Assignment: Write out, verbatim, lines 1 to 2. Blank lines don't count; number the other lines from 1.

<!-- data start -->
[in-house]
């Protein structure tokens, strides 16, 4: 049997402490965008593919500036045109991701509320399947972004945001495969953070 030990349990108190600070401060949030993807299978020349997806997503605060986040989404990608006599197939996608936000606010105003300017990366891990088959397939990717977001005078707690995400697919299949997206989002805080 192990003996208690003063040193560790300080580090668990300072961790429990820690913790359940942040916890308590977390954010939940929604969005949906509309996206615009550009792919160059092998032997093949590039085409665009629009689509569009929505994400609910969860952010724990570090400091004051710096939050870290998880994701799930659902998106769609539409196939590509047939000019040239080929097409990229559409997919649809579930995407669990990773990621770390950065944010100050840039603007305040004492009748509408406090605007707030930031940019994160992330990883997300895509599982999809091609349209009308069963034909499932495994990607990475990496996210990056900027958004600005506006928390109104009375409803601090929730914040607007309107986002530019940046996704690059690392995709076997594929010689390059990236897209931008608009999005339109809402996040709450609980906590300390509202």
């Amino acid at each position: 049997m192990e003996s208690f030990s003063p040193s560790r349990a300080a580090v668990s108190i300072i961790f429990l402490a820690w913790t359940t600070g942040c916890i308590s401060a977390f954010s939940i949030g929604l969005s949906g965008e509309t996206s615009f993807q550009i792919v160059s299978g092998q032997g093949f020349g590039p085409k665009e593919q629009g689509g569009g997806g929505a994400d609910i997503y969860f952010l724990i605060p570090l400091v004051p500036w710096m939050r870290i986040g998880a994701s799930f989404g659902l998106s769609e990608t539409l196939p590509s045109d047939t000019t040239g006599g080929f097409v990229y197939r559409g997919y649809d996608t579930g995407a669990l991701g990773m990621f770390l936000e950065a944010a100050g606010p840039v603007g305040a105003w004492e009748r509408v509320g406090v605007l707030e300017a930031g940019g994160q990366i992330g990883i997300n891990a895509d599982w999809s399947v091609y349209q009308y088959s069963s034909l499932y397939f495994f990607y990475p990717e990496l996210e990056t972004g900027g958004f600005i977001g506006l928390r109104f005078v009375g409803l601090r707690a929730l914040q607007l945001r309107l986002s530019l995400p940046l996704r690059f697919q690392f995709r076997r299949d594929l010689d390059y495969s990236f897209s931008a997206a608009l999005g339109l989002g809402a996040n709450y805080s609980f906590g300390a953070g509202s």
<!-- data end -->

[in-house]
């Protein structure tokens, strides 16, 4: 049997402490965008593919500036045109991701509320399947972004945001495969953070 030990349990108190600070401060949030993807299978020349997806997503605060986040989404990608006599197939996608936000606010105003300017990366891990088959397939990717977001005078707690995400697919299949997206989002805080 192990003996208690003063040193560790300080580090668990300072961790429990820690913790359940942040916890308590977390954010939940929604969005949906509309996206615009550009792919160059092998032997093949590039085409665009629009689509569009929505994400609910969860952010724990570090400091004051710096939050870290998880994701799930659902998106769609539409196939590509047939000019040239080929097409990229559409997919649809579930995407669990990773990621770390950065944010100050840039603007305040004492009748509408406090605007707030930031940019994160992330990883997300895509599982999809091609349209009308069963034909499932495994990607990475990496996210990056900027958004600005506006928390109104009375409803601090929730914040607007309107986002530019940046996704690059690392995709076997594929010689390059990236897209931008608009999005339109809402996040709450609980906590300390509202």